Beyond Belief - a new novel by Dee White
Updated: Apr 4
It gives me much pleasure to help launch my friend, Australian author Dee White's new novel via cyber-land, and into your hearts. Beyond Belief is a special book; a much needed book in our fraught times ... a book of hope, generosity, love and courage.
Inspired by the true story of Muslims who saved the lives of Jewish children in the Second World War.
In 1942, in the Grand Mosque in Paris, 11-year-old Ruben is hiding from the Nazis. Already thousands of Jewish children have disappeared, and Ruben’s parents are desperately trying to find his sister.
Ruben must learn how to pass himself off as a Muslim, while he waits for the infamous Fox to help him get to Spain to be reunited with his family. One hint of Ruben's true identity and he'll be killed. So will the people trying to save him.
I interviewed Dee this week ... a behind the scenes view of writing an historical novel. We both love the fascinating process of writing stories set in the past, (my latest novel, Sweet Adversity is set in the Great Depression. My two works-in-progress are set in 1715 Venice, and in 1920 in Far North Queensland.)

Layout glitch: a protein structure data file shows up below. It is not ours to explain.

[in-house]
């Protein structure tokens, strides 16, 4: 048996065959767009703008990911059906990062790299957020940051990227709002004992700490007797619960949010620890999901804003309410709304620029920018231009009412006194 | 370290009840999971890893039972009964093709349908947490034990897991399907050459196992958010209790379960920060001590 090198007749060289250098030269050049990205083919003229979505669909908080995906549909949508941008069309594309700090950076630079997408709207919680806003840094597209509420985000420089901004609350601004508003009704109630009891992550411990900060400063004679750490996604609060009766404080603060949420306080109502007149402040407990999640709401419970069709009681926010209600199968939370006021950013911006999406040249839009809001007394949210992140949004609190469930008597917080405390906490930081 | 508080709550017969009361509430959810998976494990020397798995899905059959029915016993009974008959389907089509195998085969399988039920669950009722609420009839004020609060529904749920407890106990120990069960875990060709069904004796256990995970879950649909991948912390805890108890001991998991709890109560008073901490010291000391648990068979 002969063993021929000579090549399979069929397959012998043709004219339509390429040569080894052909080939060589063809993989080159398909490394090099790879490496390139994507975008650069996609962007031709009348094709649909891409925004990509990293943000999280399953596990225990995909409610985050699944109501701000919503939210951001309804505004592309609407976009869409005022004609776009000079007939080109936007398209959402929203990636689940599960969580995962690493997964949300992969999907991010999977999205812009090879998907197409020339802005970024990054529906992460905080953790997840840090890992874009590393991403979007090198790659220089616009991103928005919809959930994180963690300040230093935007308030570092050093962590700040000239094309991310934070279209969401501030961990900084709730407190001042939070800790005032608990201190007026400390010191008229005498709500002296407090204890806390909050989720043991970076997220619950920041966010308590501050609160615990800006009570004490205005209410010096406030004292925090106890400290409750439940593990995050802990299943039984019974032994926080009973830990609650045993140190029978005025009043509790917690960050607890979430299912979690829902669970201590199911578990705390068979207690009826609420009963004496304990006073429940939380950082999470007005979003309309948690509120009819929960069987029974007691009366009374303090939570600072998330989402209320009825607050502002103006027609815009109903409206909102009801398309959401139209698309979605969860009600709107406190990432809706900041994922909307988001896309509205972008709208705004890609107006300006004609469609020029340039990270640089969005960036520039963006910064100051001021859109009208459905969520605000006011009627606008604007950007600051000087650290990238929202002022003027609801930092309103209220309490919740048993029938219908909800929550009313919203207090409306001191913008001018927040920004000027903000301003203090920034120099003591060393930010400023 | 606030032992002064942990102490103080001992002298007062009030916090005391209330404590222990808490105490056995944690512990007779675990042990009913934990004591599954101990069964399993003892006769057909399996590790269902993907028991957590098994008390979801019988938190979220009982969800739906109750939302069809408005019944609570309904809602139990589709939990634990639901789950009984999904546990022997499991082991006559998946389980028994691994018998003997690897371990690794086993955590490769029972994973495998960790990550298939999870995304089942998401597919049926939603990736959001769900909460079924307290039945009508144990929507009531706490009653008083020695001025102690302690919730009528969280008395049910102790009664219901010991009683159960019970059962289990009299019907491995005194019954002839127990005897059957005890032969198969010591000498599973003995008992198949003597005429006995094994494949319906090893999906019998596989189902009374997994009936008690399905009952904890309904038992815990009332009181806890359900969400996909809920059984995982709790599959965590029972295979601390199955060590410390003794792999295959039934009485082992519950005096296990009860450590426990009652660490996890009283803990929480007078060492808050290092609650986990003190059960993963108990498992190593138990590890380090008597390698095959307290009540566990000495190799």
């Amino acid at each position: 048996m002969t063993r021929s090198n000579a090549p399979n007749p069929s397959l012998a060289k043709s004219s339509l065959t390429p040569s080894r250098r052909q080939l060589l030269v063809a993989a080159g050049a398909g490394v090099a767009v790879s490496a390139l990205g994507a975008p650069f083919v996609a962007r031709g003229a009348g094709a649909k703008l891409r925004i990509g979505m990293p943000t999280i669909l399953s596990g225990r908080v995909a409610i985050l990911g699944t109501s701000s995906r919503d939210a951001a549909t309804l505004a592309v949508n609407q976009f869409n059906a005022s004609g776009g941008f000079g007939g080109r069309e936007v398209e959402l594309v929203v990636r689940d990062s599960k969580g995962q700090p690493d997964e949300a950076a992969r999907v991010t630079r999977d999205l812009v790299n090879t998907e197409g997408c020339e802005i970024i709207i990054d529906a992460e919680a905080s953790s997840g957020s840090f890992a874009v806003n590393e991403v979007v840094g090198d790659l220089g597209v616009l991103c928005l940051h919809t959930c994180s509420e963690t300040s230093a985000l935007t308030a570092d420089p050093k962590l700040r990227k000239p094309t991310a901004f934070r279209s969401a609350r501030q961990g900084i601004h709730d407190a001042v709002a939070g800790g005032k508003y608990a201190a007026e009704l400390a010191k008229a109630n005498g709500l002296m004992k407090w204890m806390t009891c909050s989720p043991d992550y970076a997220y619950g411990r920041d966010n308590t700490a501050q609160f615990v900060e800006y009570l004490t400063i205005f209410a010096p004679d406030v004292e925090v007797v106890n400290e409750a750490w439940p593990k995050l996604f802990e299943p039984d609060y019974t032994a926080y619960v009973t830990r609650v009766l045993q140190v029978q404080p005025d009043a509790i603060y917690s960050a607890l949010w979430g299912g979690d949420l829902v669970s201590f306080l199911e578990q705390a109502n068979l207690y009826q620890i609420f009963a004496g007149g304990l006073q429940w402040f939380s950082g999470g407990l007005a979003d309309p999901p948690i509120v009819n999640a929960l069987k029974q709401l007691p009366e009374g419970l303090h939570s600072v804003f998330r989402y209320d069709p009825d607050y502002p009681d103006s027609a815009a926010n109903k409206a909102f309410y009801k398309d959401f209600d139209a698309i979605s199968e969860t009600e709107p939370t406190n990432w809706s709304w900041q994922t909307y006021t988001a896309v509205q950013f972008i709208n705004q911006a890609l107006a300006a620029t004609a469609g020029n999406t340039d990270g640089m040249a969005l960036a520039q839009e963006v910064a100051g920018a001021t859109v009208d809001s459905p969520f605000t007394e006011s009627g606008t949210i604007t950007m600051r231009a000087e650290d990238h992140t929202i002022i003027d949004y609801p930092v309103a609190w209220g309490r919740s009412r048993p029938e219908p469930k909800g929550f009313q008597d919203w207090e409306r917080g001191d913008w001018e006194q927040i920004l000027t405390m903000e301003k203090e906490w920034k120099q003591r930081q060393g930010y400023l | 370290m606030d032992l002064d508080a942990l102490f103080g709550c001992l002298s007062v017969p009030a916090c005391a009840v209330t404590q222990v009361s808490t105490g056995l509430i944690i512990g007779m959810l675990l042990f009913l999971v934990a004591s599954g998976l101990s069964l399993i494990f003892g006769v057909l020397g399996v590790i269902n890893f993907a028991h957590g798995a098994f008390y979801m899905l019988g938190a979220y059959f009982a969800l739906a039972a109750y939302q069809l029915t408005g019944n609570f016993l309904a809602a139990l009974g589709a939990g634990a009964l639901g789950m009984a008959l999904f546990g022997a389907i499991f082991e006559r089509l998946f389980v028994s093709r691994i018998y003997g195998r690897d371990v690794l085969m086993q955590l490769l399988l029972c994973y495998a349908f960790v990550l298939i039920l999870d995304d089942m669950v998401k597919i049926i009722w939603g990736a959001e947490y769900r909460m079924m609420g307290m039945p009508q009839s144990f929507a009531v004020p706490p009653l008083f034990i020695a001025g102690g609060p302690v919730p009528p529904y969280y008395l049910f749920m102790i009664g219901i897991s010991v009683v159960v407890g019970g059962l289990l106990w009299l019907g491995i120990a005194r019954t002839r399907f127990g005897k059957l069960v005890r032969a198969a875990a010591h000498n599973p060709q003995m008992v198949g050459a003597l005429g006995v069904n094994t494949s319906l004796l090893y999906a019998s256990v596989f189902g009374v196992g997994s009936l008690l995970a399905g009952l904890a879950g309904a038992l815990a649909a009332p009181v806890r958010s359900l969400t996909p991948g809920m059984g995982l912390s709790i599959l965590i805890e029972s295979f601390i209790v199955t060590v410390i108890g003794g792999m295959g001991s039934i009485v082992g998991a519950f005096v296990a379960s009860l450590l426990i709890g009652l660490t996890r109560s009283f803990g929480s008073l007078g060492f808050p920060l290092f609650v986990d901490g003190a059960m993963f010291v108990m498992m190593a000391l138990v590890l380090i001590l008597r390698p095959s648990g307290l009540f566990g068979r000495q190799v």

Our chat proved to be interesting, revealing, and totally pulled me into the story of young hero, Ruben ... I can't wait to read Beyond Belief.
Dee, how did you get inside the head of your young protagonist - a boy, as well as being from another culture and era?
To be honest, it didn’t feel that hard. I guess because my father was a boy in Europe during that time. Also, having kind and caring sons of my own, I felt like I knew how they would respond to what was happening around them.
Ruben being a cat whisperer is a trait taken directly from my eldest son, who love cats and they adore him back. And my father had spoken to me about the fear of fleeing Europe, the terror of soldiers discovering that their identities were fake and them being arrested. So I drew on that too.
Setting a story in historical times often means the physical setting is nothing like a modern era. How did you deal with describing Beyond Belief's settings?